Narcan approved for use on overdose victims

Police and deputies in Erie County could soon be reviving overdose victims
Tom Jackson
Mar 18, 2014

 

A program that has saved the lives of heroin overdose victims in Lorain County will soon be coming to Erie County.

Ohio Gov. John Kasich has signed a new law that allows law enforcement officers to administer emergency doses of Narcan when a heroin user is unresponsive after an apparent overdose.

“Anything we can do as first responders to save people’s lives, I’m in favor of,” Perkins police Chief Ken Klamar said. “That’s what we’re here to do. At the end of the day, we want to help people”

The law extending the use of Narcan, also known as Naloxone, comes in the wake of a successful pilot program in Lorain County that’s been credited with saving a number of lives. The drug is usually administered as a nasal mist into a person’s nostrils. Police and deputies in Lorain County have used it to revive drug overdose victims who were apparently near death.

Klamar said he’ll be issuing Narcan to his patrol officers as soon as they can be trained to use it.

“I’ve seen it work here in the township when our paramedics arrive on scene and have been able to administer it” Klamar said.

There are cases when a police officer who happens to be nearby will be the first person to arrive in an emergency, Klamar said.

“The officer may be two or three homes away. We can sometimes beat them by four or five minutes” Klamar said. “That can make a huge difference when somebody’s not breathing”

Sandusky police Chief John Orzech said his officers have been dealing with heroin situations, and he wants to save lives, but he needs to research the matter before making an announcement.

“I’ve asked the law director and the fire chief to give me their thoughts and their comments on it,” Orzech said.

Erie County Sheriff Paul Sigsworth and health commissioner Pete Schade learned last year that the law was in the works and took the lead in making Narcan available here.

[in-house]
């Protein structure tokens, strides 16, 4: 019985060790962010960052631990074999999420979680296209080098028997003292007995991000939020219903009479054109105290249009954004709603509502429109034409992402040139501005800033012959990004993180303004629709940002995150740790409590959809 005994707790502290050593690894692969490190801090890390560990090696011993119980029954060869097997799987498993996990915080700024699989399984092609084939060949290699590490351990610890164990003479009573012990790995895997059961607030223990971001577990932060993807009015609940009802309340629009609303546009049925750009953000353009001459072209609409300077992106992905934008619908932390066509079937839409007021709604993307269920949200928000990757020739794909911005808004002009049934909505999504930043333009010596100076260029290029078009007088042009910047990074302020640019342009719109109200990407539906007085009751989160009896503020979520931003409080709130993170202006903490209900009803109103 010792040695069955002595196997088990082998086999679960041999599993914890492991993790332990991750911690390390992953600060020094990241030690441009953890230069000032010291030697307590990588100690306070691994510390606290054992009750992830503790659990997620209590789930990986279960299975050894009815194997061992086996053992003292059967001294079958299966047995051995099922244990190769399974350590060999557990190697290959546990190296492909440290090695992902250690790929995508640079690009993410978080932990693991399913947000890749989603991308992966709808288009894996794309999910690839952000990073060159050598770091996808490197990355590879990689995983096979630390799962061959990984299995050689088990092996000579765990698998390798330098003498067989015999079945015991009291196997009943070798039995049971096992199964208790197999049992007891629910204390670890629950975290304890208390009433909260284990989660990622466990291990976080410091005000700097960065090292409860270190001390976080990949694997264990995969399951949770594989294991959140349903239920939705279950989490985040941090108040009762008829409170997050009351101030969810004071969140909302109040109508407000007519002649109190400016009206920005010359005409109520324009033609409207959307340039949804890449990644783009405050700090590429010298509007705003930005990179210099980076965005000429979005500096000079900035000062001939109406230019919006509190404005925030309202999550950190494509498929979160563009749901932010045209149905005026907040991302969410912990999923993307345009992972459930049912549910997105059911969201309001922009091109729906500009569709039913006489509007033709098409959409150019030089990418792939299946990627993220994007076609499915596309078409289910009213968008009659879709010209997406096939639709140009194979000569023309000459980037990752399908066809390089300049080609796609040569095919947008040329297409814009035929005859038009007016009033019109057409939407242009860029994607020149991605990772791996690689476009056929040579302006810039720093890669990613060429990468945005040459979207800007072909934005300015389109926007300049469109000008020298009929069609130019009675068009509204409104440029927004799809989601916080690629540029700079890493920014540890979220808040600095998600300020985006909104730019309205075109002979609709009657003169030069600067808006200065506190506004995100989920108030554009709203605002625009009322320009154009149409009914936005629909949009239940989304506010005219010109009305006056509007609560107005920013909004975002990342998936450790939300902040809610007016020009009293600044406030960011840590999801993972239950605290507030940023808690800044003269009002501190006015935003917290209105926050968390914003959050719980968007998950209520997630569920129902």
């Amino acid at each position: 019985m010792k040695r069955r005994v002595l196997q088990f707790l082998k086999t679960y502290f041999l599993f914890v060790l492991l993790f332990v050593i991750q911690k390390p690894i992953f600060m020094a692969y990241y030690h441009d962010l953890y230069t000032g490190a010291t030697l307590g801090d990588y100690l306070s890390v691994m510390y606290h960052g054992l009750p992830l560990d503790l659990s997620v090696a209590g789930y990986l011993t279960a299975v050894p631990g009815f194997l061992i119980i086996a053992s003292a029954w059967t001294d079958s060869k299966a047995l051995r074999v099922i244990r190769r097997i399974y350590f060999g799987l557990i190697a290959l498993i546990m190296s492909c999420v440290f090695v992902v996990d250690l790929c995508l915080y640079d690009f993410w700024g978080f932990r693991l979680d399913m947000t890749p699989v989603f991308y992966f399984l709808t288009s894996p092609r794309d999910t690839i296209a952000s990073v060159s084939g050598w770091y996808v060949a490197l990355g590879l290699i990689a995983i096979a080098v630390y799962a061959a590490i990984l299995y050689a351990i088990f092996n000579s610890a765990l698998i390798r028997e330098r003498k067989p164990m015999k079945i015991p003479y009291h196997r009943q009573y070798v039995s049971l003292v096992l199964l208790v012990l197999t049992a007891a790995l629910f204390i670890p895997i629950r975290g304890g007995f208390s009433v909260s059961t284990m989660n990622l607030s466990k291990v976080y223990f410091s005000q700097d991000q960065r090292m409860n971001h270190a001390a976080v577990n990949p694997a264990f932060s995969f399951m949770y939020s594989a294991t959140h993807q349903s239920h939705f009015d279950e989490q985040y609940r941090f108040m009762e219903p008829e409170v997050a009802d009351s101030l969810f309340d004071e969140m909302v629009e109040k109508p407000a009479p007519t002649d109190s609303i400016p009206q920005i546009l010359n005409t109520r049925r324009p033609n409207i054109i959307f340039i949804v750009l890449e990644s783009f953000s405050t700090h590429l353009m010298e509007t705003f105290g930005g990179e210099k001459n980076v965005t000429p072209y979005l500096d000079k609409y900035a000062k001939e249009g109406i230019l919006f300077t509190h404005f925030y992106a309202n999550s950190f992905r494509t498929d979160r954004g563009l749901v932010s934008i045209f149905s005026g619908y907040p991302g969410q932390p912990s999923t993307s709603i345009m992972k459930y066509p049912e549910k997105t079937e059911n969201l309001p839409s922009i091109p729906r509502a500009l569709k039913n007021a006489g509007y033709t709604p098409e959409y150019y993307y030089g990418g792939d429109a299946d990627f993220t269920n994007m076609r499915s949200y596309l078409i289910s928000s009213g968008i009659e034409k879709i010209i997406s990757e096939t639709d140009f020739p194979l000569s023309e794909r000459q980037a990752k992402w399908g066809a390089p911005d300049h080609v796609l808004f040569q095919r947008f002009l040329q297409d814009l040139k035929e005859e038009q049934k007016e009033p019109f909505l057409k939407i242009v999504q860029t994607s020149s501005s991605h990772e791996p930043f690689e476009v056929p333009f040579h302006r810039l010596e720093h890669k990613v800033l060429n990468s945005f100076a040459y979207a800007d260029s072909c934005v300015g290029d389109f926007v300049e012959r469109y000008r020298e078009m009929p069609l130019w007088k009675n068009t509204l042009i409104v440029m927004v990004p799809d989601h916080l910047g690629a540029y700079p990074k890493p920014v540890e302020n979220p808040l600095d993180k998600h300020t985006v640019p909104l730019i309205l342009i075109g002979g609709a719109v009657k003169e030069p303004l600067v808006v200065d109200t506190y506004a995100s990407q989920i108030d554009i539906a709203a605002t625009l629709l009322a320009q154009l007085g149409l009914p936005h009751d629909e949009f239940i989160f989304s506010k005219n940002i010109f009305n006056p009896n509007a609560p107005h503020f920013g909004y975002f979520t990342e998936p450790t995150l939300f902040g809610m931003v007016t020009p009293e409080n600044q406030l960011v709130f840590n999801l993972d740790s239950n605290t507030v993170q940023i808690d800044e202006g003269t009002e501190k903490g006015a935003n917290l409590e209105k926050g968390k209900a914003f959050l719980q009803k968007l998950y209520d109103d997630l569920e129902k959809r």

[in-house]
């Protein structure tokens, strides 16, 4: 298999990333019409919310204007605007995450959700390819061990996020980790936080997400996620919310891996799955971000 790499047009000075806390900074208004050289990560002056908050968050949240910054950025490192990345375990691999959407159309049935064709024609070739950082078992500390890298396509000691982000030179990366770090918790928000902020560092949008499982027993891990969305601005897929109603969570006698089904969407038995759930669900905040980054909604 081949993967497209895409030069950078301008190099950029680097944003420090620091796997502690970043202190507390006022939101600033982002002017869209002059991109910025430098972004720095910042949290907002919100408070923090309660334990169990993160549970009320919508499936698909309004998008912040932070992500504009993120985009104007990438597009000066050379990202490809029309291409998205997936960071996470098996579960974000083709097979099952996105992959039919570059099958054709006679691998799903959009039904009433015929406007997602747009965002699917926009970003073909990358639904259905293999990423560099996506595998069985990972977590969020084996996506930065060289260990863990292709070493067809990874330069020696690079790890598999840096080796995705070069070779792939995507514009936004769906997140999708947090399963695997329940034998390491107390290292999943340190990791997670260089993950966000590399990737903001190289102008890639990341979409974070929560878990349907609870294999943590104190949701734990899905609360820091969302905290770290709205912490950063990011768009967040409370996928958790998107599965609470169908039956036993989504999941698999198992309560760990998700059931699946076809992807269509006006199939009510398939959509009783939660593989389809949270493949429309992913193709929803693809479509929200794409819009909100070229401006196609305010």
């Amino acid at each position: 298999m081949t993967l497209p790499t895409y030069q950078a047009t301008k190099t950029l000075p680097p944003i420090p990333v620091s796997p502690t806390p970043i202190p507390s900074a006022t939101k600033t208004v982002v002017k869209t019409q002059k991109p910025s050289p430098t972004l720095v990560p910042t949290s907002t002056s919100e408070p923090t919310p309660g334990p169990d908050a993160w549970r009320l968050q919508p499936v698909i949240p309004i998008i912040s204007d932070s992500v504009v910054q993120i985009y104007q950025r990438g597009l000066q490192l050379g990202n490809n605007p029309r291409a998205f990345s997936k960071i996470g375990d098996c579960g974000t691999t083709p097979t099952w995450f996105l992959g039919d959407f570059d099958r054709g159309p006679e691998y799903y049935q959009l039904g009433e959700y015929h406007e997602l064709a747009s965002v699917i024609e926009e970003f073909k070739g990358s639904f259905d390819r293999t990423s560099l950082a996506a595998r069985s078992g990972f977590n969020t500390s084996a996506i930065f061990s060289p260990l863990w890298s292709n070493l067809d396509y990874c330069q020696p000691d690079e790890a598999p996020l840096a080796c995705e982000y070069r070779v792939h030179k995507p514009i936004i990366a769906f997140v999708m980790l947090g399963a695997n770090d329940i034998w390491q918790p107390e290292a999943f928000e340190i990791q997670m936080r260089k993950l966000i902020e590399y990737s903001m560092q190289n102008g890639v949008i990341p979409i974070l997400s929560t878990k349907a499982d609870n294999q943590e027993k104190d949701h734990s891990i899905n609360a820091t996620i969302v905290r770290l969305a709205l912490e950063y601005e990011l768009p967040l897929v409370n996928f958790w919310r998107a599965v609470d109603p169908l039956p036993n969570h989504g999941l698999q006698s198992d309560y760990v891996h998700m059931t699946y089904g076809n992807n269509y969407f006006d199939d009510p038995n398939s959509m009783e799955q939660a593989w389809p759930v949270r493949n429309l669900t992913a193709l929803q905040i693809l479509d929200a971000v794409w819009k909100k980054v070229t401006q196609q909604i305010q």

Sigsworth decided to issue Narcan to his deputies as soon as it became available, and he told other law enforcement agencies in the county about it. Schade agreed to provide the necessary training for the police officers and deputies.

Sigsworth said he’s determined to get Narcan into the hands of his deputies soon.

“We want to get that done as soon as possible” he said.

Schade said the health department has agreed to purchase the first batch of Narcan.

“We’re already talking with a couple of different pharmacies we deal with, trying to get it in here by the end of this week” he said.

He said the health department has agreed to buy the first batch. The Mental Health and Recovery Board of Erie and Ottawa Counties has agreed to cover half the cost, and grants may become available, Schade said.

“Initially, I’m willing to put a couple of grand on the table and get it here” Schade said.

Comments

phroggy

I don't understand why we're protecting criminals.

mikeylikesit

that's what i said about hillary clinton and barry soetoro..

ReallyGood

Great. So is this something that if it isn't used a lawsuit can be filed?

ladydye_5

If it IS used and doesn't help? Then what?

gennycreamale

I get the fact that these people are somebody's loved one but how in the world is this addressing the problem??? This is promoting drug use and saying we will save you if you do it, it's ok! Thus giving a false sense of security to the addicts that this will bring you back when you do it. BAAAAADDD move.

SandtownFrown

Just because they say they can use it on someone doesn't make an addict feel more safe.. Some times its too late to even save someone.. Addicts will use regardless. They have a problem and can't stop without some help. This is not only saving someone's life but possibly giving them a second chance and hopefully a wake up call.

gennycreamale

Sandtown,
If they will use regardless, why put all the time, effort and money into rolling this out???
Why not focus on the problem of the drugs in our neighborhoods.
I just don't get this whole program all around!

SandtownFrown

Because it's about saving lives. Every life is equal to another. To think otherwise is just plain ignorant. And as far as time and money goes...it's not expensive to give a cop another tool to add to his belt. What's the big deal carrying a little medicine to save a life? They do focus on drugs in the area. They aren't going to stop doing their job to focus on carrying medicine on them.. Most addicts do not like the life they are living. Some want to stop but are so deep into it they can't just stop because of the withdrawal which is like having the flu times 100. If our city would offer free clinics for addicts to get treatment I think 80% of them would seek help and not have to worry about paying for it because they can just go spend a tiny fraction of that money to go get a fix and get "well"...it's a vicious cycle and hard to get out of. These are people man... They could be a doctor a lawyer. Nurses addiction doesn't discriminate. These people have kids brothers sisters wife a family and the life they had before all of this...they could get back if they had the money.. The support... It's people who don't understand it is the real problem...

Dolph02

let the scum die its called natural selection!!!!!

SandtownFrown

What if it was someone you love? Highly doubt you'd be acting pathetic anymore.